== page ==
We decided that one thing we could do with the money is buy a house, so we looked at some houses and it was weird and to offset the weird we got tattoos . . .
After the ceremony she wanted to go back to the room for a moment before the reception, which was going to be held in the master ballroom. She needed to freshen up, she said. Just go ahead with out me. But he had his suspicions so he trailed along after her, against all of her protests . . .
I don’t understand cocaine
philosophically . . .
Breathing hard, Eve unlaces her shoes. She knocks them together and watches the sand fall onto the wooden stairs. She stretches her legs and watches the black waves. Eve runs every morning before sunrise, past the jetty and all the way to the sea caves. She feels better when she’s exhausted . . .
He was talking too much; either he had unstable nerves or he was wasted. I asked what he was on.
“Blow,” he said. “Want some?”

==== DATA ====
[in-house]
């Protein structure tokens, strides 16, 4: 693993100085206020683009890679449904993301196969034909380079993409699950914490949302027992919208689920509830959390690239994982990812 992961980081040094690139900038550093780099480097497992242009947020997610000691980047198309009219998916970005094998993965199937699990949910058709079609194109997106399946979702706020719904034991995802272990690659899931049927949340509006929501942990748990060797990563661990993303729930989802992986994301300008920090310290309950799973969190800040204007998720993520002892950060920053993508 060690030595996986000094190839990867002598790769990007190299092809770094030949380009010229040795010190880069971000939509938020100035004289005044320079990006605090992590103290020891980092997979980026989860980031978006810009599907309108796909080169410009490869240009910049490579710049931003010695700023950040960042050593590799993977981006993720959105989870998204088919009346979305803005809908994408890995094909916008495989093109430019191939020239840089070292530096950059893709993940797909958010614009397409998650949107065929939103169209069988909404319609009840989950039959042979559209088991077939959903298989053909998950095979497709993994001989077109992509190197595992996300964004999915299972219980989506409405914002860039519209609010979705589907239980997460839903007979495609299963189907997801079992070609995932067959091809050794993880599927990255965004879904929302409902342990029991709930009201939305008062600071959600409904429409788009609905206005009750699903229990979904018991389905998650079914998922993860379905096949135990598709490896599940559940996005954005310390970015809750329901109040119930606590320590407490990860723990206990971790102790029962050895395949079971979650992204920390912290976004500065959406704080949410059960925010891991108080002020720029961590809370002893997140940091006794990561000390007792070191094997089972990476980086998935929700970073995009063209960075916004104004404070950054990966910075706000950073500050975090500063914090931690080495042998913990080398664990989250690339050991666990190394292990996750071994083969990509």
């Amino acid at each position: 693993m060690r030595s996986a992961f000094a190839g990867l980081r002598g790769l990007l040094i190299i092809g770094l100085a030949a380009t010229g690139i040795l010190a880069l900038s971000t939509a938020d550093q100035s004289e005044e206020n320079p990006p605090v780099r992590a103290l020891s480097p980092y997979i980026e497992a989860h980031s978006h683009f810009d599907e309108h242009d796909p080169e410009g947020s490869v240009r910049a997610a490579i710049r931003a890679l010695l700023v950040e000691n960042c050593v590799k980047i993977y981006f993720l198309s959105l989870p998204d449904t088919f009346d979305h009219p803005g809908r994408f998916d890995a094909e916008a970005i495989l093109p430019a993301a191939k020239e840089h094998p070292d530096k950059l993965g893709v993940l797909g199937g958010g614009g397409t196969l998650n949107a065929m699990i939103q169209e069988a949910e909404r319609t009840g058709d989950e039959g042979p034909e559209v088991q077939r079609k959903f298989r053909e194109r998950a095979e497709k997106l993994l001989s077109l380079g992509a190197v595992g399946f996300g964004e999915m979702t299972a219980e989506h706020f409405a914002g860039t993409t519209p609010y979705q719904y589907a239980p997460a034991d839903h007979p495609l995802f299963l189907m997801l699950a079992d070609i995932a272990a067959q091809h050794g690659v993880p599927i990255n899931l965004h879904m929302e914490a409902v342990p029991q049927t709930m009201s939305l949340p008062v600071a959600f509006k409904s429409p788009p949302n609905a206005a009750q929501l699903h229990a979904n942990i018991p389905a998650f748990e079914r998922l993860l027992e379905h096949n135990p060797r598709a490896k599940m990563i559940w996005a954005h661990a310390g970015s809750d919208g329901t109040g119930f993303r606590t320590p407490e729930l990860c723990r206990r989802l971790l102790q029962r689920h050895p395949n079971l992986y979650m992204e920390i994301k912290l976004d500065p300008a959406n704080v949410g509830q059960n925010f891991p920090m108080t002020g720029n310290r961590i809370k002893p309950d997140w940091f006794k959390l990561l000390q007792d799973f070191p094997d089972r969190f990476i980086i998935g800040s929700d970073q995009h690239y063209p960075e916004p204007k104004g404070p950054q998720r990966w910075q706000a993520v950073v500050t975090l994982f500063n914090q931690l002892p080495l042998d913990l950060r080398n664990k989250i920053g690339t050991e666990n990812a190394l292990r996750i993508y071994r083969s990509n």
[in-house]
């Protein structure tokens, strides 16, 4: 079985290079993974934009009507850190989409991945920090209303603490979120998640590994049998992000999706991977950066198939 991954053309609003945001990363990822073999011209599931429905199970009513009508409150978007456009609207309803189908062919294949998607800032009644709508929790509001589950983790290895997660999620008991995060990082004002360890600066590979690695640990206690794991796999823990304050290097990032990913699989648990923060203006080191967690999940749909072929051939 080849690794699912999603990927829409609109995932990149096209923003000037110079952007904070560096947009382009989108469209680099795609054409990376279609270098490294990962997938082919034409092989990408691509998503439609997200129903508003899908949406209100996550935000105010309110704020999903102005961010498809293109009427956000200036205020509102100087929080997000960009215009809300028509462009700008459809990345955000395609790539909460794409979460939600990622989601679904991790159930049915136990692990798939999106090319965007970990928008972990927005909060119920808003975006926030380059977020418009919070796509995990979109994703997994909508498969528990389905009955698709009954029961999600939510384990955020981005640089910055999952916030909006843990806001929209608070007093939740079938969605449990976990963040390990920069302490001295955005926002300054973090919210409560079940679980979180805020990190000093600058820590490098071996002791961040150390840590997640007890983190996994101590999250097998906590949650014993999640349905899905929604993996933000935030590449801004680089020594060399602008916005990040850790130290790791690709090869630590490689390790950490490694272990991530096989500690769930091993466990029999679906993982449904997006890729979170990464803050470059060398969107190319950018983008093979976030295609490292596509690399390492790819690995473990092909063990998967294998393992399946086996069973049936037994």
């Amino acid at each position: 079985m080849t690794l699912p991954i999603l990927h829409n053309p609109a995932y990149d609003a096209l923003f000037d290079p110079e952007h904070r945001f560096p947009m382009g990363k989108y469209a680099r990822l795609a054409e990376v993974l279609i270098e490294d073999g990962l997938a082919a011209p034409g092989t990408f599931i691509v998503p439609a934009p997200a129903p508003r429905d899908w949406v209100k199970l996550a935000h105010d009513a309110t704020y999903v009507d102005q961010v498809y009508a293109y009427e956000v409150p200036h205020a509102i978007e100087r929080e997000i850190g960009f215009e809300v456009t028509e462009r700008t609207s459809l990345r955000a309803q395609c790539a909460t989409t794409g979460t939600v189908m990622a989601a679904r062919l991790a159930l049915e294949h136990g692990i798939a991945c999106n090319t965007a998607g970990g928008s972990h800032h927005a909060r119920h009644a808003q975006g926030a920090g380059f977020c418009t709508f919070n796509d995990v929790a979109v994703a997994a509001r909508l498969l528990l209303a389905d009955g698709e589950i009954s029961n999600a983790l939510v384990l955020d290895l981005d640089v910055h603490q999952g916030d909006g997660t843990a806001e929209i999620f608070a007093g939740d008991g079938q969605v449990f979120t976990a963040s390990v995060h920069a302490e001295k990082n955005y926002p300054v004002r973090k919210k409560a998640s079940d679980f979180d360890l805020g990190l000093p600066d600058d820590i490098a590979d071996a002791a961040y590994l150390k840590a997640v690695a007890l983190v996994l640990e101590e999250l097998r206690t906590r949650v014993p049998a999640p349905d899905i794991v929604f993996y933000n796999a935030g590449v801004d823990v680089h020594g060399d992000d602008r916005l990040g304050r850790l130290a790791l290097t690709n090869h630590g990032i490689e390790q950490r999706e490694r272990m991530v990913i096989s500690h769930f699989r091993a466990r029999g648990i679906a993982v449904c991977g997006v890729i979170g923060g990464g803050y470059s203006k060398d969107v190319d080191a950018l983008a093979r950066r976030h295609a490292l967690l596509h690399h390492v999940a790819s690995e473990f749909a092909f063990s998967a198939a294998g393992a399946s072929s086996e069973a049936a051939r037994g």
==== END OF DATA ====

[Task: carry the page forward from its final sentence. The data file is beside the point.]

I smiled like I felt sorry for him having to ask such a question. He handed me a bag under the table.
“Enjoy,” he said . . .
To celebrate the release of our two new Black Sheep titles — Changers Book Two: Oryon by T Cooper and Allison Glock-Cooper and The Shark Curtain by Chris Scofield — we’re thrilled to present a guest post from Jason Reynolds, award-winning author of When I Was the Greatest and The Boy in the Black Suit, on the need for diversity in young people’s literature.
After the meal we headed back to the Groucho Club. We were a few drinks in now. We went upstairs and had some cocaine in the restroom . . .
“No one else ever needs to know about this . . .”
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